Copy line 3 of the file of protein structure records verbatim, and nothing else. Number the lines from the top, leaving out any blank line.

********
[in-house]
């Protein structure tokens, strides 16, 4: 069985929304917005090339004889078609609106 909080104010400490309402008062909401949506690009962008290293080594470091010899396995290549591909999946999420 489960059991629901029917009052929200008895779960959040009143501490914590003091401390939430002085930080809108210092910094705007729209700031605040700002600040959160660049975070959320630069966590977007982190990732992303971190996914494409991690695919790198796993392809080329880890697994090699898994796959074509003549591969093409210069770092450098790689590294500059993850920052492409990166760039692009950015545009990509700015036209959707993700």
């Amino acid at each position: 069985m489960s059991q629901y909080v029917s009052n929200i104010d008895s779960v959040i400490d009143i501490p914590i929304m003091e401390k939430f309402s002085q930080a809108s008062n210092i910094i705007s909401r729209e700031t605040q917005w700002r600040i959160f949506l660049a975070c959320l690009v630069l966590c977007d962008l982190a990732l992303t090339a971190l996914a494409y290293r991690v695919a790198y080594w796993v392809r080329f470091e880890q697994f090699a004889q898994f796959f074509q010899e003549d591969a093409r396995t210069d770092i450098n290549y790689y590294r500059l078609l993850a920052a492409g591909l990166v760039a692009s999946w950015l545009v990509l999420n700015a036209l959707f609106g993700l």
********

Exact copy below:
């Amino acid at each position: 069985m489960s059991q629901y909080v029917s009052n929200i104010d008895s779960v959040i400490d009143i501490p914590i929304m003091e401390k939430f309402s002085q930080a809108s008062n210092i910094i705007s909401r729209e700031t605040q917005w700002r600040i959160f949506l660049a975070c959320l690009v630069l966590c977007d962008l982190a990732l992303t090339a971190l996914a494409y290293r991690v695919a790198y080594w796993v392809r080329f470091e880890q697994f090699a004889q898994f796959f074509q010899e003549d591969a093409r396995t210069d770092i450098n290549y790689y590294r500059l078609l993850a920052a492409g591909l990166v760039a692009s999946w950015l545009v990509l999420n700015a036209l959707f609106g993700l």